In ancient times, communities expected from their political leaders to have a spiritual connection. A society did not choose a king who was merely a good warrior or politician, but one who also understood the science of caring for the people and who could communicate with higher spiritual realms.
Righteous kingmakers or priests would monitor such leaders to ensure proper behaviour. But today, we are surrounded by cheaters and the cheated, and everyone is running for sense gratification.
Because ALL leaders – not just spiritual leaders – serve as representatives of God, the actions of those who take unfair advantage of others can have enormous impact. In our families, for example, parents should be channelling divine energies to their children. Unfortunately, all too often this does not happen.
Leaders should never consider themselves as proprietors of those in their charge. Ownership implies that we have a right to do with our property as we will, and it can serve as justification for all kinds of exploitation and abuse. But if we view ourselves as caretakers, coordinators, catalysts or carriers of the vision, and if we treat others in loving, supportive ways, we will not engage in such exploitation.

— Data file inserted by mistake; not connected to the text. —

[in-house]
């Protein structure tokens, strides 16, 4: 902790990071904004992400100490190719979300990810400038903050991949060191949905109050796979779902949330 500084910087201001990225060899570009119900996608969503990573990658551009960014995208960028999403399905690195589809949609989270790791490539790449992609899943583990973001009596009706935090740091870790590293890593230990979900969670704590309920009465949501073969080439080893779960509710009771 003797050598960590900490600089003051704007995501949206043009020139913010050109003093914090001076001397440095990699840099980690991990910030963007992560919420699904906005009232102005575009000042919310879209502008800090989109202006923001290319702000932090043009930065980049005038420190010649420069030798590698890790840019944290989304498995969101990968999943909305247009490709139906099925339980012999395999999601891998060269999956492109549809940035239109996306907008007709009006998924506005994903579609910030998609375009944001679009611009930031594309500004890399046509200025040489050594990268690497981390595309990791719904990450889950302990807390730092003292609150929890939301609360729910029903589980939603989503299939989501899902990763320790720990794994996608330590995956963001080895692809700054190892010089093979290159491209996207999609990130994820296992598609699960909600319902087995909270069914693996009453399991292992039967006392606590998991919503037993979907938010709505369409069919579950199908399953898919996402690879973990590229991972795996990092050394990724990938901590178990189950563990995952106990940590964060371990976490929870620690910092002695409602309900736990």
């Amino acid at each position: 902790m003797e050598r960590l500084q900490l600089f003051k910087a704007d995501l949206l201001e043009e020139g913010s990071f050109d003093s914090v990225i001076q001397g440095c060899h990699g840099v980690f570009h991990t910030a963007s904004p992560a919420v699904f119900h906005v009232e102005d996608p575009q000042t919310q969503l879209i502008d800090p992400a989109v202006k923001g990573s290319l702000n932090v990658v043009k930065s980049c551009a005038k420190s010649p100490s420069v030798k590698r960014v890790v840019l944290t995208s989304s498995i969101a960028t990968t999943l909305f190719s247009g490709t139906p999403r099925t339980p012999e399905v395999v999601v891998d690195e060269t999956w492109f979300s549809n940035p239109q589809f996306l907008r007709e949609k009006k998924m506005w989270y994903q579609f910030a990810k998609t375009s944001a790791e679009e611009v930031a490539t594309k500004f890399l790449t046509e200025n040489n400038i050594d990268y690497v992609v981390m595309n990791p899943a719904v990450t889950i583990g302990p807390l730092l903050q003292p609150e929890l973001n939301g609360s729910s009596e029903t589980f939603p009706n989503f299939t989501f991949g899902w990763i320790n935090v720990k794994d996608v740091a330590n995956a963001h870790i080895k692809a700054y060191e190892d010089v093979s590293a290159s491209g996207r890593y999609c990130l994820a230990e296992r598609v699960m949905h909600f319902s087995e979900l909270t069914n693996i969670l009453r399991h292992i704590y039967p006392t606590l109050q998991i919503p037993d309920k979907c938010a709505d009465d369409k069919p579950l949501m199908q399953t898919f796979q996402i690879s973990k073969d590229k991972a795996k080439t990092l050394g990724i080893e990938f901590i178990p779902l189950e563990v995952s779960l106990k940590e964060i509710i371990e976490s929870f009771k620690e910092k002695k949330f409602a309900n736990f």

Author: Bhakti-tirtha Swami was born John E. Favors in a pious, God-fearing family. As a child evangelist he appeared regularly on television. As a young man he was a leader in Dr. Martin Luther King Jr’s civil rights movement. At Princeton University he became president of the student council and also served as the chairman of the Third World Coalition. Although his main degree is in psychology, he has received accolades in many other fields, including politics, African studies, and international law.